Every single day spent in Iceland was better than the last one. On one of the days, we drove for 5 hours straight through an absolutely white terrain towards an isolated mountain hut. Nobody in the group including me had ever seen so much snow ever in their lives. It was surreal, it was like a scene out of a movie, 7 red trucks driving through pure white snow as far as the eye could see. On this particular day, there was neither wind nor storm. It was a perfect, calm day. We felt so far away from the world but so close to nature. Just us, the snow and the volcanoes. It was mother nature in all its glory. We reached our mountain hut by evening where we had planned to spend a night away from civilization. A group of 25 Indians spending a night in an isolated hut in the middle of snow country was probably as rare as witnessing the Northern Lights!

Our trusted trucks took us to places where no tourist could venture. We continued driving through isolated, snow terrains of Iceland. Ingo even took us driving on the top of a volcano. As we parked our vehicles and walked out, he asked everyone to maintain pin drop silence.

“Guys, on a count of 3, I want everyone to freeze. No sound please” We followed. For 1 minute no one made any sound or movement.

It was during that 1 minute, that we heard an incredible sound. The sound of silence. A complete silence. Nothing. Just nothing. No birds, no animals, no wind, no trees, no cars, no machines, no buildings, nothing. It felt magical.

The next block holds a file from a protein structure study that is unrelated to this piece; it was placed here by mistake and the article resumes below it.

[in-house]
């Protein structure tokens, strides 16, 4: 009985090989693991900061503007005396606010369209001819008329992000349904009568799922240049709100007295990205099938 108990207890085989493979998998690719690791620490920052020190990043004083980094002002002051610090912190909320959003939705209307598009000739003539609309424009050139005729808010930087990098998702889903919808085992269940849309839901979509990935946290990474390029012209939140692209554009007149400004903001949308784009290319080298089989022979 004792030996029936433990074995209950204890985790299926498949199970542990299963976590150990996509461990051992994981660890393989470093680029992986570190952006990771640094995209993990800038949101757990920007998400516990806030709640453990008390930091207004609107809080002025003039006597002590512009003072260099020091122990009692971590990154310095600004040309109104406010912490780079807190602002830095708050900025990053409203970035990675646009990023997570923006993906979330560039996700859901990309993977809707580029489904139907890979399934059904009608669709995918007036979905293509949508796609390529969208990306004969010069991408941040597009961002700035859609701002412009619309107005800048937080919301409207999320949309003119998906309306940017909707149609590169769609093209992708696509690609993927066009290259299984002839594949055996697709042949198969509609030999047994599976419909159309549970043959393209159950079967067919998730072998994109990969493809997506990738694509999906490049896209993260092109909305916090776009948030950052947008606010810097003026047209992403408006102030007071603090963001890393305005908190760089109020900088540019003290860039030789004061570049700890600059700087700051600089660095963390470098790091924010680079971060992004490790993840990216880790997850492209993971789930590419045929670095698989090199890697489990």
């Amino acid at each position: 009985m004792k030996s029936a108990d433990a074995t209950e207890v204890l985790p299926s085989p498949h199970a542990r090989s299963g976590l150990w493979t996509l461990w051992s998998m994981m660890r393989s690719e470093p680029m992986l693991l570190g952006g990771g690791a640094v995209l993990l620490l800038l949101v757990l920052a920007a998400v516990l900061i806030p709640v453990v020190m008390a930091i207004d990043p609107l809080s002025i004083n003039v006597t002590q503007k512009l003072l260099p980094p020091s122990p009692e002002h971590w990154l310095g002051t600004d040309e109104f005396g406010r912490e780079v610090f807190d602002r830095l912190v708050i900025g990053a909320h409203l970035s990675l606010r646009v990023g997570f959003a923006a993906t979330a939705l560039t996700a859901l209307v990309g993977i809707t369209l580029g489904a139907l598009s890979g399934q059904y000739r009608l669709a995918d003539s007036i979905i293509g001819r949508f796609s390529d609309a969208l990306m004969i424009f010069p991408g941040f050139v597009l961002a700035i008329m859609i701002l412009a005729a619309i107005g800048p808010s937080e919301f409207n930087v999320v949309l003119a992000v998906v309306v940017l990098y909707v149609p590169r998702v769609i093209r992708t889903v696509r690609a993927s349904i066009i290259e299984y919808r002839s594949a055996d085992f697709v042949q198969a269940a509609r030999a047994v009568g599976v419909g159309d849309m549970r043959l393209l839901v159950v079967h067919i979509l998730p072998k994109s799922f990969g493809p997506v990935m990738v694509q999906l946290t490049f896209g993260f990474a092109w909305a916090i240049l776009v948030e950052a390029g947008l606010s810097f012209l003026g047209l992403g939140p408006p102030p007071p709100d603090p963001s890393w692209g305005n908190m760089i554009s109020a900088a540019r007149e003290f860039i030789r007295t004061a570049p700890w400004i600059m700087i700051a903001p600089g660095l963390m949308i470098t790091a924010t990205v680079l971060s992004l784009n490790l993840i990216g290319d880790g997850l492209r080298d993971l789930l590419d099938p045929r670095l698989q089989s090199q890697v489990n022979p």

From a complete silence to the most thrilling adventure of the journey. Riding the snowmobile scooters! 25 people geared up in overalls, helmets, snow glasses, gloves and protection shoes and took position on their respective snowmobile scooters. For the next one hour, we experienced the thrill of riding these incredible machines on snow going at speeds as high at 60 km/hr exposing ourselves to the freezing temperatures but the adrenalin rush was enough to keep us pumped up. The snow fall started coming down at the perfect time and the whole experience became even more thrilling. At the end of that one hour, the entire group couldn’t stop smiling. It was an absolutely thrilling experience and even though we all were cold and wet, but we didn’t care. We wanted fun and excitement; we got it all in abundance!

The final day of the journey was spent in the soothing waters of the Blue Lagoon. In -5 degrees, we walked out in our bathing suits and walked into the cozy natural hot springs. 2 hours were spent quickly and we didn’t feel like coming out. But all good things must come to an end and so did our experience of the Blue Lagoon.

We switched on the ignition of the vehicles for one last time as we drove back towards the Arctic Trucks Headquarters from where our journey had begun. A lot of things had changed. We were connected to these trucks now, people who met as strangers a week ago had formed a bond for life. We had experienced highs together, we had overcome difficult situations together and we had all pushed ourselves out of our comfort zones together. Iceland had brought 25 strangers together as a team, as a close group of friends and even as a family.

We said goodbyes to the trucks, we said goodbyes to Iceland and eventually we said goodbyes to each other with a promise to meet again soon.